Tell us about your latest novel.

The latest one released is Dangerous Games: How to Win. It’s the third in my Dangerous Games series, a trilogy of thrillers set at Gen Con, the largest tabletop games convention in the nation. It’s been called “Die Hard meets Gen Con,” and that sums it up as well as anything.

I started out as a tabletop game designer, and I’ve been to over 30 Gen Cons in a row. On top of that, I’ve been a guest of honor there for 11 years running. It’s my favorite time of year, and I think that shows on every page. Allen Varney, who is also the first murder victim in the first book (Dangerous Games: How to Play) called it “a blood-soaked love letter to Gen Con,” which is perfectly true.

You did a series of Kickstarters to write 12 books in 2012. What made you decide to try for such an ambitious goal that would require such a prodigious amount of output? And how did that go?

I’d often thought I could write a book a month if I put my mind to it, and the numbers lined up too well for 2012 for me to ignore that any longer. I also had wanted to try my hand at self-publishing, and I knew any publisher would choke on that many books from any one author in a single year. It made for the perfect confluence.

The Kickstarter drives all went as well as I could have hoped. All told, they brought in around $60,000 and set me off and running. As for writing all the novels, well, I wrote ten novels, nine comic books, a few short stories, and a number of other things that year. Technically, I failed, but I failed well.

If I’d only been writing the books, I would have made the deadlines easily. However, running a Kickstarter becomes a full-time job, and I ran four of them, one for each trilogy of novels. Handling the production and release of the books after they’re written is another job entirely, and between those two things and the actual writing, I had an overfull year.

Are you planning to sell any books via the traditional route, or are you going to be funding novels exclusively via Kickstarter for the foreseeable future? Might you end up selling any of your Kickstarted novels to a traditional publisher?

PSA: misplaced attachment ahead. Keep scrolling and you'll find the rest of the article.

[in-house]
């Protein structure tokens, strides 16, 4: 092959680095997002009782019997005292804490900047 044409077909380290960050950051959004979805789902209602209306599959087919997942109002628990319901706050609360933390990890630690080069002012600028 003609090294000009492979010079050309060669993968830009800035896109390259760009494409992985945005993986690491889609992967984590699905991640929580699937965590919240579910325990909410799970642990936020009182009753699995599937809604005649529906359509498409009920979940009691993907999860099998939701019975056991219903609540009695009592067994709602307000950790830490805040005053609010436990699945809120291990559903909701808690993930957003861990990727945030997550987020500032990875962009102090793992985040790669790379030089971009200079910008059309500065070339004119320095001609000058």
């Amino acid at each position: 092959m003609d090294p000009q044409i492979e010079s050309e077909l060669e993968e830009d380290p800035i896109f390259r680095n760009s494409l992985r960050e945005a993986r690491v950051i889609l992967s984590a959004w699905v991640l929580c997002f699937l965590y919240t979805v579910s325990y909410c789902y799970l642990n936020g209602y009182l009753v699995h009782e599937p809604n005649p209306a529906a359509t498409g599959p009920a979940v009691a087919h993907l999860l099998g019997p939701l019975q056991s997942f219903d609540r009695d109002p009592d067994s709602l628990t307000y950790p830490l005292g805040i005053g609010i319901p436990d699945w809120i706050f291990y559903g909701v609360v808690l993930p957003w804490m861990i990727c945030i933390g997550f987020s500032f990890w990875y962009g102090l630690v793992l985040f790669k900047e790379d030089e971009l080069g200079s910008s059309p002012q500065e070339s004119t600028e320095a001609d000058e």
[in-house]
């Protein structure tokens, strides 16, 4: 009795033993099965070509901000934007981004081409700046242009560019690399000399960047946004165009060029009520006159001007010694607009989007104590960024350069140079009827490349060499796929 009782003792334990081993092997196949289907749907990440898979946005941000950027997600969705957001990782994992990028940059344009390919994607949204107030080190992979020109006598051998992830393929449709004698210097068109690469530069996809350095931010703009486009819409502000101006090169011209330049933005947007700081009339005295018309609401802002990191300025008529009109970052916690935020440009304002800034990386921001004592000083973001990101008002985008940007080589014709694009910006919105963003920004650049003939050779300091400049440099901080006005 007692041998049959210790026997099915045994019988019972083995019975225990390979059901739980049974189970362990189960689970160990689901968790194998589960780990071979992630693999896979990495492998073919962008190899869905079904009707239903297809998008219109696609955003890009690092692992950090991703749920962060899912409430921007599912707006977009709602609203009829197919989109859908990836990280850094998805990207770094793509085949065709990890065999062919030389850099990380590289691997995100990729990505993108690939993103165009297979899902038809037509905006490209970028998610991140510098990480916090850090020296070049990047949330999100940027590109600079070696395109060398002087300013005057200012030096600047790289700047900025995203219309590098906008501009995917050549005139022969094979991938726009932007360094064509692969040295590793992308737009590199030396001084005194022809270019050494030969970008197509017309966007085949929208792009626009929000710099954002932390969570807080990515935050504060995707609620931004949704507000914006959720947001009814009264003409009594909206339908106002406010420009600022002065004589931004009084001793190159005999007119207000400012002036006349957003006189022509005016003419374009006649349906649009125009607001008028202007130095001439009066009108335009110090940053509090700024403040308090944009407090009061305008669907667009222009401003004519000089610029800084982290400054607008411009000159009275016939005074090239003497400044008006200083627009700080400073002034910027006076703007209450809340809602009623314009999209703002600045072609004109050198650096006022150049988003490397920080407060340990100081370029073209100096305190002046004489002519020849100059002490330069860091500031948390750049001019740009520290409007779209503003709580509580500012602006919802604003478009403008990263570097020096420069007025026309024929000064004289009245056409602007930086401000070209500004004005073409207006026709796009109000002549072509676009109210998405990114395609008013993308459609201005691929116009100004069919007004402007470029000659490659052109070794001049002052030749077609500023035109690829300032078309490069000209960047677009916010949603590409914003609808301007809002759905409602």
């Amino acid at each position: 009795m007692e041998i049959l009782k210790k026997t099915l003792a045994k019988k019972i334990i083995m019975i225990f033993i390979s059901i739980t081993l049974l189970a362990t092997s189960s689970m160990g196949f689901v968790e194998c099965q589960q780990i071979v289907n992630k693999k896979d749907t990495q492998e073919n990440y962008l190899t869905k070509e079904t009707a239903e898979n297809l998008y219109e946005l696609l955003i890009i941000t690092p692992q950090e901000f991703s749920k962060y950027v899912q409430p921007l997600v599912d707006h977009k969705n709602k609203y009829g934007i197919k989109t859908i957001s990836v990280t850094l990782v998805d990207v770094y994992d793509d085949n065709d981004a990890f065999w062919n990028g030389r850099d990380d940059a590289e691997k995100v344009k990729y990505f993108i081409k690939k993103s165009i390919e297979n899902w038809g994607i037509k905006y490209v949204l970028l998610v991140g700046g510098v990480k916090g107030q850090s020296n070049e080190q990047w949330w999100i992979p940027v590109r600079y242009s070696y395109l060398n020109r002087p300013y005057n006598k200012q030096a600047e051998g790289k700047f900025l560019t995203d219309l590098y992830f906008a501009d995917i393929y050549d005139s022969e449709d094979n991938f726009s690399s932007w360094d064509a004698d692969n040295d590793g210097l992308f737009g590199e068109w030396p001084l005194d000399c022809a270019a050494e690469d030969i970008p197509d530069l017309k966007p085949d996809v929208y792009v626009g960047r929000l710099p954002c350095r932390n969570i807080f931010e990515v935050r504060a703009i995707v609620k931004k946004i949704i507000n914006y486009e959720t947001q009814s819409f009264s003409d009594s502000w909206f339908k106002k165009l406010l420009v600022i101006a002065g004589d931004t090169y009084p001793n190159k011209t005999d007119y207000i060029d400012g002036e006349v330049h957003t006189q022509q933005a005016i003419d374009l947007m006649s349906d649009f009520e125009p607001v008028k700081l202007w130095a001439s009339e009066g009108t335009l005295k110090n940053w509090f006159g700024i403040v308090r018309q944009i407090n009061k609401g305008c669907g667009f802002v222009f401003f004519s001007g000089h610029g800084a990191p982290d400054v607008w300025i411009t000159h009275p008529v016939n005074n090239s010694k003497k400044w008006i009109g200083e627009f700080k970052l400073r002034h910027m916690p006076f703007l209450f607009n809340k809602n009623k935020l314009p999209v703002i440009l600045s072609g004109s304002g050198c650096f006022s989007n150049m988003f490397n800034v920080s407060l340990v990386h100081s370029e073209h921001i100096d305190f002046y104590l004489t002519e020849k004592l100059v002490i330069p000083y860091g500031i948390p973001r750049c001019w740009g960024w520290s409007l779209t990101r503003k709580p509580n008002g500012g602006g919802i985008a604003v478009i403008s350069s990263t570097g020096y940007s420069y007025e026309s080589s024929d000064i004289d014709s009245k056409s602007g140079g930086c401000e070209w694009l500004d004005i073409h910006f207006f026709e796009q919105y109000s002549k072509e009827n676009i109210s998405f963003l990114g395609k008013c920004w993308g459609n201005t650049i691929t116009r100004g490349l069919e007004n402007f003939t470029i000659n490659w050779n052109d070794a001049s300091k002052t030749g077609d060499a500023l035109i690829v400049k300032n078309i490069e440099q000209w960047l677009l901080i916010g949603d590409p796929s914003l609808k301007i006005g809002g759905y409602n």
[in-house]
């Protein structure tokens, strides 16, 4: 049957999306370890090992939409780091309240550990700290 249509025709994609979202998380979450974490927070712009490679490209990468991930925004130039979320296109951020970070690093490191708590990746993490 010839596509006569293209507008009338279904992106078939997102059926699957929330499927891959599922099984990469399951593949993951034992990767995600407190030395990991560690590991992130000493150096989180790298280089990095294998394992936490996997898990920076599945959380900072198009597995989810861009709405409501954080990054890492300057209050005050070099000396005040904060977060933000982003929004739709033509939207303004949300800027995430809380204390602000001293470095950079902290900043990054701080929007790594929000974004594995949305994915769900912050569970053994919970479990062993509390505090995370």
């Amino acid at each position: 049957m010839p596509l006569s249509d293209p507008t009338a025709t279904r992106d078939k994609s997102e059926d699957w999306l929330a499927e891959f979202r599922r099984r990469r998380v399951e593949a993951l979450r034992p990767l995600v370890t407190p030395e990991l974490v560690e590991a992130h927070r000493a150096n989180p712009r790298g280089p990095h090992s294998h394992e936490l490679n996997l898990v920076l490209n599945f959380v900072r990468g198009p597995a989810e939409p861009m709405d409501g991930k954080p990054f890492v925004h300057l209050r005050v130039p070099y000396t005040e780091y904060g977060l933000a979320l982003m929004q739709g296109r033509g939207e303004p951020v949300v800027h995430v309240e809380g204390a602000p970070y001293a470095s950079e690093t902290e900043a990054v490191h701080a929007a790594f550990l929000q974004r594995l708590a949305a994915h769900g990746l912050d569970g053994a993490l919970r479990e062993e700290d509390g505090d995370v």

If a publisher wants to make me an offer, I’d entertain it. I actually sold a novel to Tor in the middle of running all those Kickstarters. It would have been the basis of the third trilogy if they hadn’t picked it up.

I’m happy to do what makes sense for the books and for me at any given moment. It’s wonderful to have running Kickstarters and self-publishing novels as an option though. It opens up all sorts of possibilities.

In fact, Noble Beast—creators of Steampunk Holmes, which had a fantastic Kickstarter success—recently announced that they’d picked up the rights to create enhanced ebooks of Shotguns & Sorcery, my second Kickstarted trilogy. I can’t wait for everyone to read them in their new editions too.

How do you think Kickstarter and self-publishing platforms (like Amazon’s KDP, etc.) are changing publishing?  

They do two huge things, which are related. First, they give writers another option. If you don’t want to go with a traditional publisher, or haven’t managed to garner interest from one, they give you another way to get your book out there the way you want it to be. Second, they put pressure on the publishers to keep and and remain competitive. Since we’re down to only five major publishers these days, that’s a huge issue. It means that if I don’t like an offer from a publisher, I can go do a book on my own rather than have to settle for a bad deal. That means more options and more creative freedom.

What’s coming up next for you?  

At the moment, I’m writing the next edition of the Marvel Encyclopedia for DK Publishing. I’m also writing this from Shanghai, where I’m working on an iOS game for Ubisoft. On top of that, I have a couple more of those Kickstarted novels to finish off. Plus the one I sold to Tor.

It’s going to be another busy year in many wonderful ways.